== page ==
PLOT The crew of a deep-sea drilling rig comes under attack by an unknown creature.
CAST Kristen Stewart, T.J. Miller, Jessica Henwick
RATED PG-13 (bloody violence)
BOTTOM LINE "Alien" knock-off No. 963 traps its cast in a deep-sea story as lifeless as the Mariana Trench.
Kristen Stewart must have a terrific sense of humor to show up in "Underwater," a tenth-rate sci-fi-horror flick, sporting a bristly blonde buzz cut, sports bra and little else. As Norah, a mechanical engineer for the collapsing Kepler Station on the ocean floor, Stewart cuts an odd figure, somewhere between Sigourney Weaver's Ripley in "Alien" and the American soccer champ Brandi Chastain. As her fellow crewmember Paul (T.J. Miller) puts it when Norah rescues him from a pile of rubble: "You sweet, flat-chested, elfin creature!"
Stewart doesn't bat an eye (few of the actors here ever do) but Miller's remark says a lot about this movie, namely that it has no idea what it's trying to be and might as well admit it. "Underwater" is such an unimaginative rip-off of so many other movies that it doesn't bother to pretend otherwise, choosing instead to slog forward through one familiar disaster-scenario after another. It's "Alien" in the ocean, "Deepwater Horizon" in deeper water, "The Meg" with a different Meg.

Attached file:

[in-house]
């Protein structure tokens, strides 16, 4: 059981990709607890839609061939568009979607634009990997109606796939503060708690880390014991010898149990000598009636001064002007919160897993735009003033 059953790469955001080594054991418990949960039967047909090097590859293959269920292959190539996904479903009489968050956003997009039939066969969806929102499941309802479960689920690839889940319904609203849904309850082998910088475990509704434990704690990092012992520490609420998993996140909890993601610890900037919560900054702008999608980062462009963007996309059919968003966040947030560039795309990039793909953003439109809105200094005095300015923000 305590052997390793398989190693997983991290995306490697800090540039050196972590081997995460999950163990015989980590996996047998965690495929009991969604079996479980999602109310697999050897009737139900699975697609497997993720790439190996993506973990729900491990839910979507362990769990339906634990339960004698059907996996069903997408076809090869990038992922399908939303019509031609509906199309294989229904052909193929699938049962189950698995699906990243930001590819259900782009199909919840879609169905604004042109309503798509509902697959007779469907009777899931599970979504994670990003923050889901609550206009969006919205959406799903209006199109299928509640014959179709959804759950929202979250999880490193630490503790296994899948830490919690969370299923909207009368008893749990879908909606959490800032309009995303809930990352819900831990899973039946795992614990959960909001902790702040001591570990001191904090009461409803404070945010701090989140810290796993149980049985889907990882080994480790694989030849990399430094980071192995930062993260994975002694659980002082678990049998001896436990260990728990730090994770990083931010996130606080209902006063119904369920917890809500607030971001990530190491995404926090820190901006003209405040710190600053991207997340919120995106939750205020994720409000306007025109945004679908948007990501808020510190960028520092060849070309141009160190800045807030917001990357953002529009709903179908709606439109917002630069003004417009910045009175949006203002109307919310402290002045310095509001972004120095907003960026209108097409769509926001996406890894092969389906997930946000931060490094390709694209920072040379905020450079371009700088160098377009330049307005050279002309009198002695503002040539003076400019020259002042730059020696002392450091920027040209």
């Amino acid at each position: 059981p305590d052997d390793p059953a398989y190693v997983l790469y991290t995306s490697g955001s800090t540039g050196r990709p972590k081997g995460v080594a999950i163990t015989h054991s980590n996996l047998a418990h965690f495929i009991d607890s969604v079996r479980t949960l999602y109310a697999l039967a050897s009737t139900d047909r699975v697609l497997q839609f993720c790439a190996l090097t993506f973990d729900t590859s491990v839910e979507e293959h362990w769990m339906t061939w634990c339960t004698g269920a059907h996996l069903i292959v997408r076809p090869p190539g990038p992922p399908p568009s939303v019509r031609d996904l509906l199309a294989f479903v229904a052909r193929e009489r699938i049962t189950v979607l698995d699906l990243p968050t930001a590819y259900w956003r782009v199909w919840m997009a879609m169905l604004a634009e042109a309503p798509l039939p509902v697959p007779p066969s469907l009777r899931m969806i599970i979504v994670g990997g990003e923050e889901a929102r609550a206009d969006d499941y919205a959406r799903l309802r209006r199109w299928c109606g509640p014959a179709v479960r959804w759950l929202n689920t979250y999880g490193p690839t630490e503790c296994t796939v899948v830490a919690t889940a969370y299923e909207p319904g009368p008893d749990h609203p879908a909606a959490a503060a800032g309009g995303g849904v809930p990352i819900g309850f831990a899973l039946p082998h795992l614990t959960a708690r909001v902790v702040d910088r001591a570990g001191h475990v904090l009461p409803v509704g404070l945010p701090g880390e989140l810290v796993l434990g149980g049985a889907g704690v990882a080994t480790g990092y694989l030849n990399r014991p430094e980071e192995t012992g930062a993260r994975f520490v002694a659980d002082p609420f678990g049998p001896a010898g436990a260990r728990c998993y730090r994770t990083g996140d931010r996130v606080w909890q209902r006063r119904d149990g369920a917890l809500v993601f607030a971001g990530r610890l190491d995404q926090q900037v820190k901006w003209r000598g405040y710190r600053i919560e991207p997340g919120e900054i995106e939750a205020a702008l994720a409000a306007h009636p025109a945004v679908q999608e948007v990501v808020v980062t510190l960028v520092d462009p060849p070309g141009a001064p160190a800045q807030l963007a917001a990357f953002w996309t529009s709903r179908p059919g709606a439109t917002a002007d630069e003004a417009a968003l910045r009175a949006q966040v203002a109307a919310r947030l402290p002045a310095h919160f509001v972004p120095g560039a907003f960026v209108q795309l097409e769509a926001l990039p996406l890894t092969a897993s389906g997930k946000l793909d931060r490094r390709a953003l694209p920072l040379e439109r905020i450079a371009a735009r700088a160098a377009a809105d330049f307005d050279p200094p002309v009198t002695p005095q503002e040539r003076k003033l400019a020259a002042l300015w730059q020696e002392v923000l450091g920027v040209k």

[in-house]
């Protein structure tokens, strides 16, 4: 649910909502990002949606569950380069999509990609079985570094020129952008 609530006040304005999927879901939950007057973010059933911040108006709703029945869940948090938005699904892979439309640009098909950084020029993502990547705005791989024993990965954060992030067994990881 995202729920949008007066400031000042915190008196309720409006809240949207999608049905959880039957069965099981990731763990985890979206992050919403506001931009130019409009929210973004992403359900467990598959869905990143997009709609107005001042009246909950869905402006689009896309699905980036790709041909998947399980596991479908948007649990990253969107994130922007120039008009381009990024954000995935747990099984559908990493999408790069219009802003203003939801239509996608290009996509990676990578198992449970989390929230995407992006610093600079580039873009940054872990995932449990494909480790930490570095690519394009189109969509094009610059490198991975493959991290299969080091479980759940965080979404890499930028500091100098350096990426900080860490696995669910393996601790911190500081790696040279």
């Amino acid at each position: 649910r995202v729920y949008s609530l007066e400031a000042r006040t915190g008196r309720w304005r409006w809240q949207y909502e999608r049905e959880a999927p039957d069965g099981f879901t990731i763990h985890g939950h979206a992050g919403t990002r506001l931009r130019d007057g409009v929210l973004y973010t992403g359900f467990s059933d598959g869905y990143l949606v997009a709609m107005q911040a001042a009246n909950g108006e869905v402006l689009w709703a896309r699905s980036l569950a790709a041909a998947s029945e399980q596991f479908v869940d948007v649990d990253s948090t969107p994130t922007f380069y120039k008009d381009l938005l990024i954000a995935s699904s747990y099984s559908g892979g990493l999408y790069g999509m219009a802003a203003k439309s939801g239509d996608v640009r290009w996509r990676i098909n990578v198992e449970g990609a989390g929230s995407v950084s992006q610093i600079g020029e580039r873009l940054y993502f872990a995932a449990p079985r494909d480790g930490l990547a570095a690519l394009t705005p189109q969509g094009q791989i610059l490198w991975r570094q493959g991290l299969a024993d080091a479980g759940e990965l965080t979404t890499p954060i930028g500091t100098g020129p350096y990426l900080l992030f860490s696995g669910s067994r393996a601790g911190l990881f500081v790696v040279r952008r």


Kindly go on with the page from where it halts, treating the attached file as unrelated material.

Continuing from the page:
The opening-credit news clippings — "countless hazards," "high risks" — are a foreshadowing of non-specific thrills to come. The Kepler Station is connected to the Roebuck drill, which has apparently roused a sea monster. The creature looks exactly like the old Alien – curved head, tentacles, slime – except when it doesn't and turns into a humanoid from the Black Lagoon. "We drilled too deep!" laments one character, placing the blame on humanity, "Godzilla"-style.
Our heroes gear up in futuristic diving armor (what year is this?) with unexplained blaster weapons to travel across the ocean floor to a safe haven. Accompanying Norah and Paul are knock-kneed Emily (Jessica Henwick), amiable Smith (John Gallagher Jr.), brave Lucien (Vincent Cassel) and ineffectual Rodrigo (Mamoudou Athie). The suits obscure their faces, making it hard to tell one stock character from another. I would have appreciated a helpful placard hung around each neck: "Comic Relief," "Noble Martyr," "I'll Never Make It."
Incoherently directed by William Eubank and scored by Marco Beltrami at a deafening, desperate volume, "Underwater" is an absolute mess, intelligible only if you've seen so many movies like it that you already know how it's supposed to go. I can't resist a parting shot: It's "Abyss"-mal.